Since I’m going to share what I know about the various yarns, I’ll share a bit about dye lots. Yarns that are dyed by large manufacturing companies will often have dye lots shown on labels but yarns dyed by the large companies often vary very little in color from one dye batch to another. About the only big company whose yarn I’ve used a lot would be Cascade and I have never encountered a problem with their yarns varying in color.
Mostly I use yarns dyed by individual dyers or, as they’re known in the knitting industry, “indie dyers”. One of the larger of the indie dyers is Madelinetosh. They are one of my favorite yarn companies and I’m not bashing them . . I truly love them . . but they do have quite a bit of variations in their yarns.
This is why it’s so important to buy the correct amount of yarn and it’s also why I hate to break up a quantity of yarn. Say I have 6 skeins of a particular yarn and I find a pattern that requires 4 skeins. That is going to leave me with 2 skeins and if I decide I want to make something with those 2 remaining skeins and need more, there’s about a 99% chance the yarns are not going to match.
As I was looking for yarns last night, I needed 4 skeins and I kept coming up with yarns that have 3 skeins or 6 skeins. Three is not enough; 6 is going to lave me with 2 orphan skeins. Then I have to decide: (1) do I want to order one more skein of the color that I already have 3 skeins and then I would have 4 but I would take a chance on the yarns not matching, or (2) do I want to use 4 of the 6, leave 2 orphan skeins and at least use 4 from the stash instead of adding more yarn? I’m kinda thinking I might use the 3 skein color and make some stripes with an additional color but I haven’t decided yet.
When trying to use mixed dye lot yarns, sometimes the skeins can be alternated, meaning when you’re getting a few inches from where you would switch to the second skein, try something along these lines:
- With Skein #1 being the yarn you’re finishing and Skein #2 being the yarn you’re bringing in, you’ve been knitting with Skein #1, knit one row of Skein #2 and two or three rows of Skein #1, then a row of Skein #2 again.
- Knit a few rows of one row of each.
- Knit several rows of Skein #2, then one row of Skein #1. Do that several times, then switch to completely using Skein #2.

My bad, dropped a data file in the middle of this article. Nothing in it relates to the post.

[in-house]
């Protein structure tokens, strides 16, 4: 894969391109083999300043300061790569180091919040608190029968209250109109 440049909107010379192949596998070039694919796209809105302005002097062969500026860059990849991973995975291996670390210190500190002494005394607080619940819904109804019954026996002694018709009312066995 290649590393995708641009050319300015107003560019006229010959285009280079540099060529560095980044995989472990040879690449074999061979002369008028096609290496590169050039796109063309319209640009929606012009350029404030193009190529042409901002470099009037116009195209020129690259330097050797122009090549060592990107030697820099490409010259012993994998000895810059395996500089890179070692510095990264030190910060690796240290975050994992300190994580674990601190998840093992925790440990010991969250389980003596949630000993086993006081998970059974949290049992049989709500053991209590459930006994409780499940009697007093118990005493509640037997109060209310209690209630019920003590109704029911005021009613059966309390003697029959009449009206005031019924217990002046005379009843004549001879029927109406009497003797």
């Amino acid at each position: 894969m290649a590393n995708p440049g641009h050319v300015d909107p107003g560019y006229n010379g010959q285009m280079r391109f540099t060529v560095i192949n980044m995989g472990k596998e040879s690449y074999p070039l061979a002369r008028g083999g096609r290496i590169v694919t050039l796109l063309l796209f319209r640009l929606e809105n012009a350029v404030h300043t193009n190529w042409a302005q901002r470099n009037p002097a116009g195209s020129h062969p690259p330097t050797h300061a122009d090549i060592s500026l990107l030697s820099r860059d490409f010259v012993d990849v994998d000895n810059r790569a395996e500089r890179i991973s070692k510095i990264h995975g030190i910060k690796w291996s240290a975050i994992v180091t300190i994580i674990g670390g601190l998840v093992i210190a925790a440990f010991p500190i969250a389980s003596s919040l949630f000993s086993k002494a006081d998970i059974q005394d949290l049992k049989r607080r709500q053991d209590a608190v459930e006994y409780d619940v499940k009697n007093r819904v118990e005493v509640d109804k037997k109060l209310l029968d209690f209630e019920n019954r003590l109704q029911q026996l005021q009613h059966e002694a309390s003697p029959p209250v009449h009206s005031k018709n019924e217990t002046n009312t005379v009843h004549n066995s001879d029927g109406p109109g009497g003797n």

If there’s obvious striping, the colors are not going to blend and you’ll always wish you hadn’t tried mixing those two yarns.
Another thing I’ve done that will sometimes work when you’re only going to need a small amount of Skein #2 is knit the ribbing (top, sleeves and bottom) from Skein #2. It may always look a bit lighter or darker but it also will look planned.
When I finished Nicole’s Hitofude, there is a line where one skein is lighter and one is darker but it only shows in the photo. In real life, I couldn’t see it at all.
If you look at the upside down “V”, at the top of the third from the bottom “V”, you can see the slight variation in color. I didn’t notice it while knitting and was surprised to see it when I looked at the photos but then when I looked at the sweater, I couldn’t see it again. We aren’t always so lucky.
Here are some examples of dye lot differences.
This is Hedgehog Fibers’ Silk Kid Silk. The color is Ghost. The bottom skein is much darker, more pinky/lavender, where the upper skein is more mauve. Even alternating skeins would not hide this difference.
These two are both Lorna’s Laces Shepherd Sock. The bottom skein is a lighter pink where the upper skein is leaning towards a plummy pink. I think these two would be fine with alternating skeins.
This one is Madelinetosh Twist Light and the color is Hosta Blue. The one on the right has way more gray. These two would not blend even with alternating skeins.
So, my advice is . . try to get what you need when ordering. Most yarn shops will contact you if you need 4 skeins and they aren’t well matched. I’ve had shops write and say “they’re different dye lots but they are well matched” and I feel like I can blend those. I’ve also had shops write and say “they’re different dye lots and it’s very obvious” and I usually choose a different color and don’t try to match those.